The Killer Inside of Me

Mysterious Book Report No. 136

By John Dwaine McKenna

Every once in a while it’s refreshing to take a break from all of the just-published, must-read books written by authors who seem to be punching them out faster than we can absorb them, and turn to one of the classics: the foundational works that are the stepping stones from which many modern works emanate.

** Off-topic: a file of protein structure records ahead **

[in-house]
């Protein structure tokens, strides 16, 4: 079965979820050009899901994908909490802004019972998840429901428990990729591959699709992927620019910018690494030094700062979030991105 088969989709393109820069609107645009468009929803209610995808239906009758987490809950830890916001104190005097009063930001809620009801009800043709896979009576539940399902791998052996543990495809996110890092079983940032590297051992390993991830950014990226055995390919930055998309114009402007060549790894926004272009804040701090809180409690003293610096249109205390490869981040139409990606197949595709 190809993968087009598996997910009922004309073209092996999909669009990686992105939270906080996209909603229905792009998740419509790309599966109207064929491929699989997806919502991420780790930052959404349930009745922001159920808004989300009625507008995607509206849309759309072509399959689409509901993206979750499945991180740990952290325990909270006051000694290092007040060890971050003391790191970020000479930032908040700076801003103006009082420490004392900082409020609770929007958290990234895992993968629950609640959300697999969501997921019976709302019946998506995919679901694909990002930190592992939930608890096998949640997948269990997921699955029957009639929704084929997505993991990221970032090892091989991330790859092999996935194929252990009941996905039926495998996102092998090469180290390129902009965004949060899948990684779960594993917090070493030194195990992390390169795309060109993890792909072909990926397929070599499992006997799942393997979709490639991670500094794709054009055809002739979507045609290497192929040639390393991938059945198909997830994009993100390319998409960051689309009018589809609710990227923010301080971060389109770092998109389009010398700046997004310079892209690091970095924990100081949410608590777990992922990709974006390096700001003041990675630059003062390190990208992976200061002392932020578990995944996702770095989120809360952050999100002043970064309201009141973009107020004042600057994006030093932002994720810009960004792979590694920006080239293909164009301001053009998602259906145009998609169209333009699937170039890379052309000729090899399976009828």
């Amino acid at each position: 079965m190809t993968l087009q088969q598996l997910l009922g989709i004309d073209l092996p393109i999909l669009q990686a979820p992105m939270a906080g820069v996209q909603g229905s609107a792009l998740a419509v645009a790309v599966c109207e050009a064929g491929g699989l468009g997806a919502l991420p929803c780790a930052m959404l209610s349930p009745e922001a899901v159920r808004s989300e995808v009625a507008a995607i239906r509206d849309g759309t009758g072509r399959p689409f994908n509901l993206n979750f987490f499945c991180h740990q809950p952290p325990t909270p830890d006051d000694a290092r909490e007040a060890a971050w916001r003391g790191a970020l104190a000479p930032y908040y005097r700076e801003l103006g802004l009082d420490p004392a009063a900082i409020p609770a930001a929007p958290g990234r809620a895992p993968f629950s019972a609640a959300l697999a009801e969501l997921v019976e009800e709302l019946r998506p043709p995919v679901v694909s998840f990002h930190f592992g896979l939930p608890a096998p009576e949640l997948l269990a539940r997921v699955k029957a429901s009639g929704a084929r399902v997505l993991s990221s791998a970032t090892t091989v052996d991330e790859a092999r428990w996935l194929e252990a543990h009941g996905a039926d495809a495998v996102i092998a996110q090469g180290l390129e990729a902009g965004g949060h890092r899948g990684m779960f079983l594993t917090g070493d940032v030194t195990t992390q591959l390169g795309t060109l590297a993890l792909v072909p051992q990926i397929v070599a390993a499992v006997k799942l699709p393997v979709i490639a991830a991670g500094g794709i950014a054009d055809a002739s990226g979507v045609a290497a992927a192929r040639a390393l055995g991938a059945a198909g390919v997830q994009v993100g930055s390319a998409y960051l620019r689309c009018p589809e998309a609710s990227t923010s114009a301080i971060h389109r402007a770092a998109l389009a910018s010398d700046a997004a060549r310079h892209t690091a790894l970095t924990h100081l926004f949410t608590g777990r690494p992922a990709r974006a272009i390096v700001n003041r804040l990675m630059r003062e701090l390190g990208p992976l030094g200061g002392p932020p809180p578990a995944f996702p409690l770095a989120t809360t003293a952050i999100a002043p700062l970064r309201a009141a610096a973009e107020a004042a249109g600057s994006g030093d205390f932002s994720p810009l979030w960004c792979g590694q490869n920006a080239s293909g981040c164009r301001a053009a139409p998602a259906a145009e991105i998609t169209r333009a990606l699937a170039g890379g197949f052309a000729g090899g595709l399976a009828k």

The Killer Inside of Me, (Orion Books Ltd., $12.00, PB 220 pages, ISBN 978-1-4091-1971-5) by Jim Thompson was first published in the United States in 1952 and republished in Great Britain in 2010.  As far as I know, it’s one of the first novels written from the perspective of a full-blown, amoral, sociopathic serial killer.  He’s a home grown boy, an orphan taken in and raised by the local doctor, a kind-appearing samaritan with a viscious private life.  The boy he’s adopted and given his name and home to, is a genius without morals or a conscience.  Now a fully grown man, he’s a deputy sheriff in his Texas home town of a few thousand souls.  His name is Lou Ford and he comes across as a gentle, understanding and dedicated lawman who doesn’t even carry a gun.  Lou has the habit of talking to himself as if there’s another person in the room, and he remarks several times that he’s been able to keep his ‘problem’ under control for a decade or more, but that he doesn’t think he can manage to do it for much longer.  His problem of course, is that he can’t keep from killing other human beings and, as a true sociopath, he has no conscience about it.  He may even enjoy it.  It’s what makes a killer like that so horrific.  I was reminded of the BTK (bind-torture-kill) killer from Wichita, Kansas who was caught after years of terror only because he turned himself in after concluding that the authorities weren’t smart enough to catch him.  The novel is all the more interesting because at the time it was written in 1952, serial killers were not yet defined, studied or understood.  Treat yourself if you’re a crime-fiction or mystery fan.  You’ll see why The Killer Inside Of Me is a classic.

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